Reversing the economic downturn requires proactive thinking and direction. The administration has worked toward getting the economy moving again and in executing its vision to reshape our country. However, continuing to implement programs that have proven ineffective is not acceptable. History has clearly shown that government ownership in business does not lead to an unobstructed helping hand, but rather, a program whose only participants will be those that have no other choice.

The Troubled Asset Relief Program was first designed as a way for banks to unload toxic assets into a government-built fund.

However, it morphed into a capital injection program to shore up banks' balance sheets and allow them to continue to lend at a time when confidence in the capital system was at its lowest.

The first round of Tarp was basically force-fed to all the largest institutions. Then came Tarp 2, which gave all community banks the ability to participate.

But then a funny thing happened.

Although the terms seemed relatively reasonable (5% for preferred stock and some warrants) and some banks thought there was no downside to taking this capital, the government started to intrude on how those banks were doing their business — limiting dividend payments, challenging compensation plans and requiring banks to modify existing loans. Banks began to look for ways to repay Tarp funds as quickly as possible just to get out from under the government scrutiny.

More interesting is that lending from the largest Tarp recipients actually decreased, and virtually no correlation was shown to exist between the amount of Tarp injected in banks and any increase in lending.

Equally damaging, some banks that accepted Tarp funds are continuing to default on their dividend payments and may ultimately fail.

This proves the moral hazard that artificially helping an ailing competitor will ultimately hurt the entire system as the strongest players try to compete in an artificial world.

A good example of this is GMAC, which recently changed its name to Ally Bank. It is one of the largest Tarp recipients — 56% owned by the U.S. government — and is one of the highest, if not the highest, deposit rate payers in the country, forcing banks to raise their rates and hurt their bottom lines in order to compete.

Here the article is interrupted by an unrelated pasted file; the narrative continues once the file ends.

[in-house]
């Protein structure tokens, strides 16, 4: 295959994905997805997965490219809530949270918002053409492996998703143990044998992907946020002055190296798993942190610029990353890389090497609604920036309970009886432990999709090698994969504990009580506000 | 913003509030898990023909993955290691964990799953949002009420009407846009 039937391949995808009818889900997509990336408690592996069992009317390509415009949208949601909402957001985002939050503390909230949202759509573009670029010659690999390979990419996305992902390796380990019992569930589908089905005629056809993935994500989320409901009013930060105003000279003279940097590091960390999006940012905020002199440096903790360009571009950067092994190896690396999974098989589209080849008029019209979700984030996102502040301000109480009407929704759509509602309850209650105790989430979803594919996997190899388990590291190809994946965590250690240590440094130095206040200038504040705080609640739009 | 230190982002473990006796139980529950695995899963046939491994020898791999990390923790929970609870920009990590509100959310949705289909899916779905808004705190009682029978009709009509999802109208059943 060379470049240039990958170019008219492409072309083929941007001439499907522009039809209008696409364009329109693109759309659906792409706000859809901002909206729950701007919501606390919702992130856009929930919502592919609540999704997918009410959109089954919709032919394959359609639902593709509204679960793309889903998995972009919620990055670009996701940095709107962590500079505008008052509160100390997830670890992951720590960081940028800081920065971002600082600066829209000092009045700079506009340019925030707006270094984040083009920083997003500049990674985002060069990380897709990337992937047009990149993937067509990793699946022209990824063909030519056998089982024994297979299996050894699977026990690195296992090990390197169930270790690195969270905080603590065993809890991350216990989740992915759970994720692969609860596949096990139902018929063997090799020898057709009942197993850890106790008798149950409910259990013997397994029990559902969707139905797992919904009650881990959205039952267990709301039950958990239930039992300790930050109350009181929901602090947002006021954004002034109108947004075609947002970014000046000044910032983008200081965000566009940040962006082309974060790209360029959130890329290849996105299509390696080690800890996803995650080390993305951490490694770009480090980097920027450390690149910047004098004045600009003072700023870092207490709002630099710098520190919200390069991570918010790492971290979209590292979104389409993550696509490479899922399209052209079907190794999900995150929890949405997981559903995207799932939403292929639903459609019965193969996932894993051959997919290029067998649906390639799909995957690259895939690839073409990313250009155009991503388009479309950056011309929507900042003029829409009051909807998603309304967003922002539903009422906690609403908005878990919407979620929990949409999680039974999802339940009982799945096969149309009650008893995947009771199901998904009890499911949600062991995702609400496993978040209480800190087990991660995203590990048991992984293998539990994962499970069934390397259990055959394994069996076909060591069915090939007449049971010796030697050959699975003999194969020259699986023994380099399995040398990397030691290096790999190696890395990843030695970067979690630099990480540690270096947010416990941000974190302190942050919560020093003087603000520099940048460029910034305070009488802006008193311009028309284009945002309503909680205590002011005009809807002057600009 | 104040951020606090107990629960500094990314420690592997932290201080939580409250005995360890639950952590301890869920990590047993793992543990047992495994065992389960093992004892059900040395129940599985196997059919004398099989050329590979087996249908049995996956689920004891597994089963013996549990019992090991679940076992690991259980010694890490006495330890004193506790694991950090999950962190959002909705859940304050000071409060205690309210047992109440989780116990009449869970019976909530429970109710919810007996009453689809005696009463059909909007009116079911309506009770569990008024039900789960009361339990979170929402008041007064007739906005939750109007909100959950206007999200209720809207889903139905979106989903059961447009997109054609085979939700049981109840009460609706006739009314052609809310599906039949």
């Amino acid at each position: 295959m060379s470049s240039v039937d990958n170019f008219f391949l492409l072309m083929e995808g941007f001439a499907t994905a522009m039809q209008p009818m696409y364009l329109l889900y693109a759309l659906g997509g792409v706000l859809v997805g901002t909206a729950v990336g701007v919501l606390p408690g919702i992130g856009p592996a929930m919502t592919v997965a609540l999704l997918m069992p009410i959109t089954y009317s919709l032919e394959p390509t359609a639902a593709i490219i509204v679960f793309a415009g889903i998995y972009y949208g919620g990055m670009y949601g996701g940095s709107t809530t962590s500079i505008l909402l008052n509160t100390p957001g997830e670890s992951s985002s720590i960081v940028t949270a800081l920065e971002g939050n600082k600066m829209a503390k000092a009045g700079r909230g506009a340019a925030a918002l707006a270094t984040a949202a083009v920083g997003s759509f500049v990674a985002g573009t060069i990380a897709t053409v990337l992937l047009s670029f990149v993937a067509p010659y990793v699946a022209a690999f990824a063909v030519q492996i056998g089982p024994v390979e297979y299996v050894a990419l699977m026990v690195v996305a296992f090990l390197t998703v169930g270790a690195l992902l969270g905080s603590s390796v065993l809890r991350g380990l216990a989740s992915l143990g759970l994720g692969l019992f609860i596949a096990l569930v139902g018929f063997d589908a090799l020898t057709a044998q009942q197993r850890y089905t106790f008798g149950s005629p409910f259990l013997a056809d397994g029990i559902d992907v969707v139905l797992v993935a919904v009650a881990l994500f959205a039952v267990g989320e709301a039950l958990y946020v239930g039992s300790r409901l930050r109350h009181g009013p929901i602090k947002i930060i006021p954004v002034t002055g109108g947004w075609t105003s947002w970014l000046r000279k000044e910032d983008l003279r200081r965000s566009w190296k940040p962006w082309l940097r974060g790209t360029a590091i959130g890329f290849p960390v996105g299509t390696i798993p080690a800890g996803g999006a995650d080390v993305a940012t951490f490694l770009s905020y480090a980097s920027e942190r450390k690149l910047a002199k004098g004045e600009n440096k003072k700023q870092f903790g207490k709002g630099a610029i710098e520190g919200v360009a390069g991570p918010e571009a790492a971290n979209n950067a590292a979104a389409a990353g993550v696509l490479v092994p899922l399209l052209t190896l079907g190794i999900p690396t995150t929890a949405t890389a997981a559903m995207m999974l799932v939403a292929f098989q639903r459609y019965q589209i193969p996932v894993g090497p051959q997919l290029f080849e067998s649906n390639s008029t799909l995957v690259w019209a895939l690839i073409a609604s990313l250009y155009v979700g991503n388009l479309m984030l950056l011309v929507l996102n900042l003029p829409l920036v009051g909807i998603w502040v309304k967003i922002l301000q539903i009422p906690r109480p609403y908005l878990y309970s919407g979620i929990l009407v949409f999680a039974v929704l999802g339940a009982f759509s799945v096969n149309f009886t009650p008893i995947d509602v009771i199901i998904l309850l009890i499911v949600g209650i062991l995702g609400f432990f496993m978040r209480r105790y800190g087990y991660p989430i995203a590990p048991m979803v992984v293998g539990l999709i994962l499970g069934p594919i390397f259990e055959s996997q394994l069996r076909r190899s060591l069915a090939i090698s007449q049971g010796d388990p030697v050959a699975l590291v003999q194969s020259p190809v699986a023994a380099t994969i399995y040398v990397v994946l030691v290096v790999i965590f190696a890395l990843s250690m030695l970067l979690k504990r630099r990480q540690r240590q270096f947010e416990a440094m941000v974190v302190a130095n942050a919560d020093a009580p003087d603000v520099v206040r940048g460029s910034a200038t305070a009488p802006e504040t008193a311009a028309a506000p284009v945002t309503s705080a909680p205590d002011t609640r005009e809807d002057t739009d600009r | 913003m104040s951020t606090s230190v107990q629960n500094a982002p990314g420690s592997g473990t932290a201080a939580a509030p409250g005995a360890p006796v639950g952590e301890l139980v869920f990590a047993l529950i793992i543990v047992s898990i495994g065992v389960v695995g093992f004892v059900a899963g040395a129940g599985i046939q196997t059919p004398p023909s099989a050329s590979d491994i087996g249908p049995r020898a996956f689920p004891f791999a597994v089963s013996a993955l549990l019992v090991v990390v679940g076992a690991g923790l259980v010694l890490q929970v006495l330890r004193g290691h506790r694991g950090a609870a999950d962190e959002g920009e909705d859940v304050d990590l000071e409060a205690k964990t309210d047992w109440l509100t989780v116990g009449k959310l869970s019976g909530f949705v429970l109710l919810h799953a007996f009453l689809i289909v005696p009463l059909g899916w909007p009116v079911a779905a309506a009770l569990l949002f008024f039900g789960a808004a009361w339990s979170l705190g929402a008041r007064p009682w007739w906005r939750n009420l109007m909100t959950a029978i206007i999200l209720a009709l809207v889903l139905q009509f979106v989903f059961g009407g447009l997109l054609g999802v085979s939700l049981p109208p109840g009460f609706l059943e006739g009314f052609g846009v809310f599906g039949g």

Its marketing budget alone likely exceeds that of all community banks combined.

Government-backed loan programs, like the proposed Small Business Lending Fund, could as well be renamed Tarp 3. They will be a hard sell for banks that have learned the lessons of the first two rounds, and the only takers will be banks in the most desperate condition.

Those banks would enter the program and likely husband the capital in order to live to see another day, altering the normal course of business in which poor decisions should lead to mergers, acquisitions or even failures.

If only the weakest participate, then lending will not be stimulated, and the program will not accomplish its intended goals.

Stimulus is, however, a desired step at this time. The administration should look to stimulate those that have a track record in lending and find a way to enhance those that are successful.

A tax holiday for banks that increase their lending would have a positive ripple effect for their business and the consumer. The tax break would provide additional capital by allowing profitable, successful banks to retain additional earnings that can then be leveraged into new loans.

This would certainly create the desired effect of increased lending, which would also increase hiring, and expansion of those banks, without the moral hazard of supporting those that lack a demonstrable business plan for expansion or lending.

To stimulate employment, our government should consider providing startup businesses with a three-year tax holiday and provide the banks that finance them with tax-free status on the interest received on any loans provided.

Small business wins, the economy wins and the government minimizes the prospect of unintended consequences.

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